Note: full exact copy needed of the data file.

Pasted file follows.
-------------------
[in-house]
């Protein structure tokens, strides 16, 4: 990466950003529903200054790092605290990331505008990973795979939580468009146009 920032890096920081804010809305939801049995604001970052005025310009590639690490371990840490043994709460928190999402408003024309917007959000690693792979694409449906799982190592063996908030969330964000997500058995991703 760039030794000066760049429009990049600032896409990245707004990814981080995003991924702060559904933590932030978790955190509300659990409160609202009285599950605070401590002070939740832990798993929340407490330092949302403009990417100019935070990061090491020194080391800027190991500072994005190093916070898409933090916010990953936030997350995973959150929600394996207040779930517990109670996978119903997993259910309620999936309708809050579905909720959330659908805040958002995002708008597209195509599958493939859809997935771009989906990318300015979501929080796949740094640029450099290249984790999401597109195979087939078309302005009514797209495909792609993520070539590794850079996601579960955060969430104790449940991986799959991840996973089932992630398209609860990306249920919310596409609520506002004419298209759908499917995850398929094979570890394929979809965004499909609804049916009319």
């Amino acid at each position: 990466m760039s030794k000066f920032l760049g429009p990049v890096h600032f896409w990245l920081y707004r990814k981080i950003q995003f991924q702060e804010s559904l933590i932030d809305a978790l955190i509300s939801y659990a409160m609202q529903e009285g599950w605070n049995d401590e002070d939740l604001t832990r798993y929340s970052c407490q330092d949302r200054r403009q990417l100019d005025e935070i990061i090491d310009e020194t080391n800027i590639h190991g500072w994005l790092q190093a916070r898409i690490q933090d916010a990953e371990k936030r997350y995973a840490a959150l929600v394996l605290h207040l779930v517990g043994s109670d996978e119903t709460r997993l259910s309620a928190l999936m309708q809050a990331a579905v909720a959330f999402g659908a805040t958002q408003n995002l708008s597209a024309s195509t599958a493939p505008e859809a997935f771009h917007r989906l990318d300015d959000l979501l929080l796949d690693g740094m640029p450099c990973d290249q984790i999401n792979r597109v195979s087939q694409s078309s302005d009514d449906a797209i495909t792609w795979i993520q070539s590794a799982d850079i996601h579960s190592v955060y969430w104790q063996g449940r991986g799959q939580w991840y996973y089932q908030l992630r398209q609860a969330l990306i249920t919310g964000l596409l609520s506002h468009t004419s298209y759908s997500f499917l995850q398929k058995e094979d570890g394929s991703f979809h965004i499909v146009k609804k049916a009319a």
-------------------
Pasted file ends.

[in-house]
């Protein structure tokens, strides 16, 4: 990466950003529903200054790092605290990331505008990973795979939580468009146009 920032890096920081804010809305939801049995604001970052005025310009590639690490371990840490043994709460928190999402408003024309917007959000690693792979694409449906799982190592063996908030969330964000997500058995991703 760039030794000066760049429009990049600032896409990245707004990814981080995003991924702060559904933590932030978790955190509300659990409160609202009285599950605070401590002070939740832990798993929340407490330092949302403009990417100019935070990061090491020194080391800027190991500072994005190093916070898409933090916010990953936030997350995973959150929600394996207040779930517990109670996978119903997993259910309620999936309708809050579905909720959330659908805040958002995002708008597209195509599958493939859809997935771009989906990318300015979501929080796949740094640029450099290249984790999401597109195979087939078309302005009514797209495909792609993520070539590794850079996601579960955060969430104790449940991986799959991840996973089932992630398209609860990306249920919310596409609520506002004419298209759908499917995850398929094979570890394929979809965004499909609804049916009319």
């Amino acid at each position: 990466m760039s030794k000066f920032l760049g429009p990049v890096h600032f896409w990245l920081y707004r990814k981080i950003q995003f991924q702060e804010s559904l933590i932030d809305a978790l955190i509300s939801y659990a409160m609202q529903e009285g599950w605070n049995d401590e002070d939740l604001t832990r798993y929340s970052c407490q330092d949302r200054r403009q990417l100019d005025e935070i990061i090491d310009e020194t080391n800027i590639h190991g500072w994005l790092q190093a916070r898409i690490q933090d916010a990953e371990k936030r997350y995973a840490a959150l929600v394996l605290h207040l779930v517990g043994s109670d996978e119903t709460r997993l259910s309620a928190l999936m309708q809050a990331a579905v909720a959330f999402g659908a805040t958002q408003n995002l708008s597209a024309s195509t599958a493939p505008e859809a997935f771009h917007r989906l990318d300015d959000l979501l929080l796949d690693g740094m640029p450099c990973d290249q984790i999401n792979r597109v195979s087939q694409s078309s302005d009514d449906a797209i495909t792609w795979i993520q070539s590794a799982d850079i996601h579960s190592v955060y969430w104790q063996g449940r991986g799959q939580w991840y996973y089932q908030l992630r398209q609860a969330l990306i249920t919310g964000l596409l609520s506002h468009t004419s298209y759908s997500f499917l995850q398929k058995e094979d570890g394929s991703f979809h965004i499909v146009k609804k049916a009319a």